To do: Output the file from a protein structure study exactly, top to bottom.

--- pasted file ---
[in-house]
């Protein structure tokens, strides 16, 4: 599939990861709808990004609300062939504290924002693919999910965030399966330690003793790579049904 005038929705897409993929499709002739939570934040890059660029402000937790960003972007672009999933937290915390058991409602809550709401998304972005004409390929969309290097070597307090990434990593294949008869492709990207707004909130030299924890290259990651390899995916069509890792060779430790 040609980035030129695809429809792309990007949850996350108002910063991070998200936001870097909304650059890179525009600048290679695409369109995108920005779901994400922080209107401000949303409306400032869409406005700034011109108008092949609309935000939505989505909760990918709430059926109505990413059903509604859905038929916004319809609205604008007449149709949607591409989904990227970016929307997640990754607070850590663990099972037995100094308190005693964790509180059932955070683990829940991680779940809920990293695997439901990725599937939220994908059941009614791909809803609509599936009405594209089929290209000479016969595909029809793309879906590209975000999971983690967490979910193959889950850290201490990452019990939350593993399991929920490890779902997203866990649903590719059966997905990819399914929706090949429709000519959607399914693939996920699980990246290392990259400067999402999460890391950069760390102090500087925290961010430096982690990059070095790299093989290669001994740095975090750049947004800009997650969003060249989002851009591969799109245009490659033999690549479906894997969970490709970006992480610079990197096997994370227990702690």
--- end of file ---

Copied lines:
[in-house]
């Protein structure tokens, strides 16, 4: 599939990861709808990004609300062939504290924002693919999910965030399966330690003793790579049904 005038929705897409993929499709002739939570934040890059660029402000937790960003972007672009999933937290915390058991409602809550709401998304972005004409390929969309290097070597307090990434990593294949008869492709990207707004909130030299924890290259990651390899995916069509890792060779430790 040609980035030129695809429809792309990007949850996350108002910063991070998200936001870097909304650059890179525009600048290679695409369109995108920005779901994400922080209107401000949303409306400032869409406005700034011109108008092949609309935000939505989505909760990918709430059926109505990413059903509604859905038929916004319809609205604008007449149709949607591409989904990227970016929307997640990754607070850590663990099972037995100094308190005693964790509180059932955070683990829940991680779940809920990293695997439901990725599937939220994908059941009614791909809803609509599936009405594209089929290209000479016969595909029809793309879906590209975000999971983690967490979910193959889950850290201490990452019990939350593993399991929920490890779902997203866990649903590719059966997905990819399914929706090949429709000519959607399914693939996920699980990246290392990259400067999402999460890391950069760390102090500087925290961010430096982690990059070095790299093989290669001994740095975090750049947004800009997650969003060249989002851009591969799109245009490659033999690549479906894997969970490709970006992480610079990197096997994370227990702690």